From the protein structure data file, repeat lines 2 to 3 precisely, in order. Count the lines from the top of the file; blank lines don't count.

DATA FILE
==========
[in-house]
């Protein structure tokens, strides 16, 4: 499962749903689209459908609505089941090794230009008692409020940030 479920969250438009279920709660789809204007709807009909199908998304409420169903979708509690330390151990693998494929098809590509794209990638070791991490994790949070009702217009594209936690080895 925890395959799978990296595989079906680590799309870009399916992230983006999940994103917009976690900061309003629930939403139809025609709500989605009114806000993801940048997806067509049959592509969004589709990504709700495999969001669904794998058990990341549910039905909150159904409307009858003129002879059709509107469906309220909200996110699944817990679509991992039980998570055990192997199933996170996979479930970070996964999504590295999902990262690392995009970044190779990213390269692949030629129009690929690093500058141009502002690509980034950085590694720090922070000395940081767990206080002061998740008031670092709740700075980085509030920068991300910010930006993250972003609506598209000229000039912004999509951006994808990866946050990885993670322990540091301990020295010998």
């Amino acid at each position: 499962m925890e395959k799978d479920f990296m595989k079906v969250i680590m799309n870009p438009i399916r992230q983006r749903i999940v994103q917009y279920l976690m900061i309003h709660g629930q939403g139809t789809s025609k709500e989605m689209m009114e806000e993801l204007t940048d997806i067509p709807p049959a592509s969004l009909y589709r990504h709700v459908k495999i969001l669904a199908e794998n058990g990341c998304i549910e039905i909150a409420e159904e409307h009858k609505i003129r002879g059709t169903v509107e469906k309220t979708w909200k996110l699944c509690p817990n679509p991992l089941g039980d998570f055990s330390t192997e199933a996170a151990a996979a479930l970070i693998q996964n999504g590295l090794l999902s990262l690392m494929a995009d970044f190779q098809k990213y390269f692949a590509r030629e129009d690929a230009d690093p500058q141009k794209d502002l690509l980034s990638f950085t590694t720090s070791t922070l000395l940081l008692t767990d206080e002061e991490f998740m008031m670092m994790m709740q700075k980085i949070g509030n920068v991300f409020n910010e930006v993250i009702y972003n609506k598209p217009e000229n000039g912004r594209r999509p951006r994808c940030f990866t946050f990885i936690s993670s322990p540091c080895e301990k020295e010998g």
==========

């Protein structure tokens, strides 16, 4: 499962749903689209459908609505089941090794230009008692409020940030 479920969250438009279920709660789809204007709807009909199908998304409420169903979708509690330390151990693998494929098809590509794209990638070791991490994790949070009702217009594209936690080895 925890395959799978990296595989079906680590799309870009399916992230983006999940994103917009976690900061309003629930939403139809025609709500989605009114806000993801940048997806067509049959592509969004589709990504709700495999969001669904794998058990990341549910039905909150159904409307009858003129002879059709509107469906309220909200996110699944817990679509991992039980998570055990192997199933996170996979479930970070996964999504590295999902990262690392995009970044190779990213390269692949030629129009690929690093500058141009502002690509980034950085590694720090922070000395940081767990206080002061998740008031670092709740700075980085509030920068991300910010930006993250972003609506598209000229000039912004999509951006994808990866946050990885993670322990540091301990020295010998």
């Amino acid at each position: 499962m925890e395959k799978d479920f990296m595989k079906v969250i680590m799309n870009p438009i399916r992230q983006r749903i999940v994103q917009y279920l976690m900061i309003h709660g629930q939403g139809t789809s025609k709500e989605m689209m009114e806000e993801l204007t940048d997806i067509p709807p049959a592509s969004l009909y589709r990504h709700v459908k495999i969001l669904a199908e794998n058990g990341c998304i549910e039905i909150a409420e159904e409307h009858k609505i003129r002879g059709t169903v509107e469906k309220t979708w909200k996110l699944c509690p817990n679509p991992l089941g039980d998570f055990s330390t192997e199933a996170a151990a996979a479930l970070i693998q996964n999504g590295l090794l999902s990262l690392m494929a995009d970044f190779q098809k990213y390269f692949a590509r030629e129009d690929a230009d690093p500058q141009k794209d502002l690509l980034s990638f950085t590694t720090s070791t922070l000395l940081l008692t767990d206080e002061e991490f998740m008031m670092m994790m709740q700075k980085i949070g509030n920068v991300f409020n910010e930006v993250i009702y972003n609506k598209p217009e000229n000039g912004r594209r999509p951006r994808c940030f990866t946050f990885i936690s993670s322990p540091c080895e301990k020295e010998g």